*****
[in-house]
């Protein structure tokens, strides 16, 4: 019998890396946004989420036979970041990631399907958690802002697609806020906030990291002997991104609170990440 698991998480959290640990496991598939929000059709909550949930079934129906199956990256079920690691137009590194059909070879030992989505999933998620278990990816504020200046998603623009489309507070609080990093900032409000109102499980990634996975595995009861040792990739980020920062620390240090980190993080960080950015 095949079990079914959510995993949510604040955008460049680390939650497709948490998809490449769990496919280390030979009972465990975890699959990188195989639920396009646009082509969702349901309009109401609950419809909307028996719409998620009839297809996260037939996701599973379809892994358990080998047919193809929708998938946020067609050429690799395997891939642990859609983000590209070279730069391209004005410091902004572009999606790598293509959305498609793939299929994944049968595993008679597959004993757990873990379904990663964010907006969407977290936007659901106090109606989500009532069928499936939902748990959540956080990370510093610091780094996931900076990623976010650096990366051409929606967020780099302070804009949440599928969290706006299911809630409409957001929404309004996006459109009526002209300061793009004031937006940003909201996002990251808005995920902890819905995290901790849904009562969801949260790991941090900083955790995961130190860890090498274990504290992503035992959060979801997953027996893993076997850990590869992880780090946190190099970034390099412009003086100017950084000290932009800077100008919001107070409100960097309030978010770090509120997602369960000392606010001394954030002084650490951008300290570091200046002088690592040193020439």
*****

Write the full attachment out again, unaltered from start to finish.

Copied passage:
[in-house]
């Protein structure tokens, strides 16, 4: 019998890396946004989420036979970041990631399907958690802002697609806020906030990291002997991104609170990440 698991998480959290640990496991598939929000059709909550949930079934129906199956990256079920690691137009590194059909070879030992989505999933998620278990990816504020200046998603623009489309507070609080990093900032409000109102499980990634996975595995009861040792990739980020920062620390240090980190993080960080950015 095949079990079914959510995993949510604040955008460049680390939650497709948490998809490449769990496919280390030979009972465990975890699959990188195989639920396009646009082509969702349901309009109401609950419809909307028996719409998620009839297809996260037939996701599973379809892994358990080998047919193809929708998938946020067609050429690799395997891939642990859609983000590209070279730069391209004005410091902004572009999606790598293509959305498609793939299929994944049968595993008679597959004993757990873990379904990663964010907006969407977290936007659901106090109606989500009532069928499936939902748990959540956080990370510093610091780094996931900076990623976010650096990366051409929606967020780099302070804009949440599928969290706006299911809630409409957001929404309004996006459109009526002209300061793009004031937006940003909201996002990251808005995920902890819905995290901790849904009562969801949260790991941090900083955790995961130190860890090498274990504290992503035992959060979801997953027996893993076997850990590869992880780090946190190099970034390099412009003086100017950084000290932009800077100008919001107070409100960097309030978010770090509120997602369960000392606010001394954030002084650490951008300290570091200046002088690592040193020439």